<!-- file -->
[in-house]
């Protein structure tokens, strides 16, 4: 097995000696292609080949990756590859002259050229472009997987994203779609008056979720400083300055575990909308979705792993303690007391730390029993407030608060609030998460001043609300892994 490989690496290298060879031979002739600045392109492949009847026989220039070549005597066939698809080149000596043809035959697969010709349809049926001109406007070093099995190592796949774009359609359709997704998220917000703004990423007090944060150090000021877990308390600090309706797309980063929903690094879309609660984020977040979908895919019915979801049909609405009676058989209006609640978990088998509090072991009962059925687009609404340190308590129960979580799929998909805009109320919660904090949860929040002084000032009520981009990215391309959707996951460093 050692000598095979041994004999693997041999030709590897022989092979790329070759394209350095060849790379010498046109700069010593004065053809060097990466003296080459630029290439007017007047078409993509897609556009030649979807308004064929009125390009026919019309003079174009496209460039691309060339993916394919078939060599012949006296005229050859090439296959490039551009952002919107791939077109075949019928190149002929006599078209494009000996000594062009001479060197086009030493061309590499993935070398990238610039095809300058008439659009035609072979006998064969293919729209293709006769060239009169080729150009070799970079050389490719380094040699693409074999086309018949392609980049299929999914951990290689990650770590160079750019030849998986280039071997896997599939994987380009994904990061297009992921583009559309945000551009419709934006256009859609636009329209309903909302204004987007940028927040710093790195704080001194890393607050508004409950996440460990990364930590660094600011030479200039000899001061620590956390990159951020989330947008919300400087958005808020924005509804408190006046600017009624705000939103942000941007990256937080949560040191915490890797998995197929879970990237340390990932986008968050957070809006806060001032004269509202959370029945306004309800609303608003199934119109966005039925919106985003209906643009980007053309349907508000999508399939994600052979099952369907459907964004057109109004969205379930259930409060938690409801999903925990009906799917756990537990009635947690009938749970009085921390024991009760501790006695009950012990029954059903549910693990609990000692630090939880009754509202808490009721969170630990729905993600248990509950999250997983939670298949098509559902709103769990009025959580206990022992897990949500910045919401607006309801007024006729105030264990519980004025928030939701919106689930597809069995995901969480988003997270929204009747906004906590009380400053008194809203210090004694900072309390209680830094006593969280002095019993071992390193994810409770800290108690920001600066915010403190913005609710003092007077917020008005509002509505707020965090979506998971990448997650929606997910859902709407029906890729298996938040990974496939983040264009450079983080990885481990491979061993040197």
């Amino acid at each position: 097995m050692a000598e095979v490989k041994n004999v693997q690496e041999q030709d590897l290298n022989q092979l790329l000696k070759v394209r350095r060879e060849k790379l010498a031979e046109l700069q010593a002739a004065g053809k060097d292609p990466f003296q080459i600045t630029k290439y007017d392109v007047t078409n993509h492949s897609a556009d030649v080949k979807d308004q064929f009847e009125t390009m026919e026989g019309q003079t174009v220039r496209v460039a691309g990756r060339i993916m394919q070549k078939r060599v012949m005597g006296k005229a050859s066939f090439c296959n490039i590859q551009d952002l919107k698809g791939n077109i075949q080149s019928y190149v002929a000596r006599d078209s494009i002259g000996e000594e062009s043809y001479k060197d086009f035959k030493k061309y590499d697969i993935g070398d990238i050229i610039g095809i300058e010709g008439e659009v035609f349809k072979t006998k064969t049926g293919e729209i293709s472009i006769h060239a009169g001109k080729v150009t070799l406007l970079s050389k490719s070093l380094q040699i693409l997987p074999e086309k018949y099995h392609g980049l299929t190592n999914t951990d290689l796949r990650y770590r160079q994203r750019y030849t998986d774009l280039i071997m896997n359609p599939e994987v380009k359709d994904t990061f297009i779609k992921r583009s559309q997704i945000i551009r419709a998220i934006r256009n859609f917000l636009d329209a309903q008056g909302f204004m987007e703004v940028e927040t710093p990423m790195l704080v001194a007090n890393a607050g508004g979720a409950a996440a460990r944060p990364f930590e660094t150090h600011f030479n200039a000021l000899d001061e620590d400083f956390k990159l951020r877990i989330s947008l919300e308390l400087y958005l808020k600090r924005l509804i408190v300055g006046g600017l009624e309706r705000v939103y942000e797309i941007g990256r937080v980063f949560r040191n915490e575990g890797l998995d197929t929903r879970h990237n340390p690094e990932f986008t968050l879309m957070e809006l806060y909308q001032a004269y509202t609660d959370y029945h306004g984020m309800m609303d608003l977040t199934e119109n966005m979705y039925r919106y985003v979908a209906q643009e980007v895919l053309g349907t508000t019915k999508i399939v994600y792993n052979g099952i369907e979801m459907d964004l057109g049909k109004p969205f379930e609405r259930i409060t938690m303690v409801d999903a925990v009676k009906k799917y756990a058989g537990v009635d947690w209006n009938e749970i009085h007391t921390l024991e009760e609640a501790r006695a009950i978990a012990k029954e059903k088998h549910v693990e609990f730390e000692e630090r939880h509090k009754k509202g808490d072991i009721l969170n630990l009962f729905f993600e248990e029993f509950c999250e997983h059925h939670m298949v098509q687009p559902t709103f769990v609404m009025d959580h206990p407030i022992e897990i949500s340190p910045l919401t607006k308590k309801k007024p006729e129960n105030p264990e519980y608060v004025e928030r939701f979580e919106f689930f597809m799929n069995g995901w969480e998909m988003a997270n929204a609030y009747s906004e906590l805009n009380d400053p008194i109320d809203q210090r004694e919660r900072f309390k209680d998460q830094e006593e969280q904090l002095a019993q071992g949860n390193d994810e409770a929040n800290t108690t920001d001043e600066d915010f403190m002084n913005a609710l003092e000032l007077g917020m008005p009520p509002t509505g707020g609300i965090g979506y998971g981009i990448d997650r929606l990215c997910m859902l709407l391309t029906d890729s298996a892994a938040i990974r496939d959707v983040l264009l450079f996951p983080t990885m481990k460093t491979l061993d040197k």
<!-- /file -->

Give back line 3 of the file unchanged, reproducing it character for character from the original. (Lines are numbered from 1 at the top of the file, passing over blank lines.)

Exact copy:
């Amino acid at each position: 097995m050692a000598e095979v490989k041994n004999v693997q690496e041999q030709d590897l290298n022989q092979l790329l000696k070759v394209r350095r060879e060849k790379l010498a031979e046109l700069q010593a002739a004065g053809k060097d292609p990466f003296q080459i600045t630029k290439y007017d392109v007047t078409n993509h492949s897609a556009d030649v080949k979807d308004q064929f009847e009125t390009m026919e026989g019309q003079t174009v220039r496209v460039a691309g990756r060339i993916m394919q070549k078939r060599v012949m005597g006296k005229a050859s066939f090439c296959n490039i590859q551009d952002l919107k698809g791939n077109i075949q080149s019928y190149v002929a000596r006599d078209s494009i002259g000996e000594e062009s043809y001479k060197d086009f035959k030493k061309y590499d697969i993935g070398d990238i050229i610039g095809i300058e010709g008439e659009v035609f349809k072979t006998k064969t049926g293919e729209i293709s472009i006769h060239a009169g001109k080729v150009t070799l406007l970079s050389k490719s070093l380094q040699i693409l997987p074999e086309k018949y099995h392609g980049l299929t190592n999914t951990d290689l796949r990650y770590r160079q994203r750019y030849t998986d774009l280039i071997m896997n359609p599939e994987v380009k359709d994904t990061f297009i779609k992921r583009s559309q997704i945000i551009r419709a998220i934006r256009n859609f917000l636009d329209a309903q008056g909302f204004m987007e703004v940028e927040t710093p990423m790195l704080v001194a007090n890393a607050g508004g979720a409950a996440a460990r944060p990364f930590e660094t150090h600011f030479n200039a000021l000899d001061e620590d400083f956390k990159l951020r877990i989330s947008l919300e308390l400087y958005l808020k600090r924005l509804i408190v300055g006046g600017l009624e309706r705000v939103y942000e797309i941007g990256r937080v980063f949560r040191n915490e575990g890797l998995d197929t929903r879970h990237n340390p690094e990932f986008t968050l879309m957070e809006l806060y909308q001032a004269y509202t609660d959370y029945h306004g984020m309800m609303d608003l977040t199934e119109n966005m979705y039925r919106y985003v979908a209906q643009e980007v895919l053309g349907t508000t019915k999508i399939v994600y792993n052979g099952i369907e979801m459907d964004l057109g049909k109004p969205f379930e609405r259930i409060t938690m303690v409801d999903a925990v009676k009906k799917y756990a058989g537990v009635d947690w209006n009938e749970i009085h007391t921390l024991e009760e609640a501790r006695a009950i978990a012990k029954e059903k088998h549910v693990e609990f730390e000692e630090r939880h509090k009754k509202g808490d072991i009721l969170n630990l009962f729905f993600e248990e029993f509950c999250e997983h059925h939670m298949v098509q687009p559902t709103f769990v609404m009025d959580h206990p407030i022992e897990i949500s340190p910045l919401t607006k308590k309801k007024p006729e129960n105030p264990e519980y608060v004025e928030r939701f979580e919106f689930f597809m799929n069995g995901w969480e998909m988003a997270n929204a609030y009747s906004e906590l805009n009380d400053p008194i109320d809203q210090r004694e919660r900072f309390k209680d998460q830094e006593e969280q904090l002095a019993q071992g949860n390193d994810e409770a929040n800290t108690t920001d001043e600066d915010f403190m002084n913005a609710l003092e000032l007077g917020m008005p009520p509002t509505g707020g609300i965090g979506y998971g981009i990448d997650r929606l990215c997910m859902l709407l391309t029906d890729s298996a892994a938040i990974r496939d959707v983040l264009l450079f996951p983080t990885m481990k460093t491979l061993d040197k």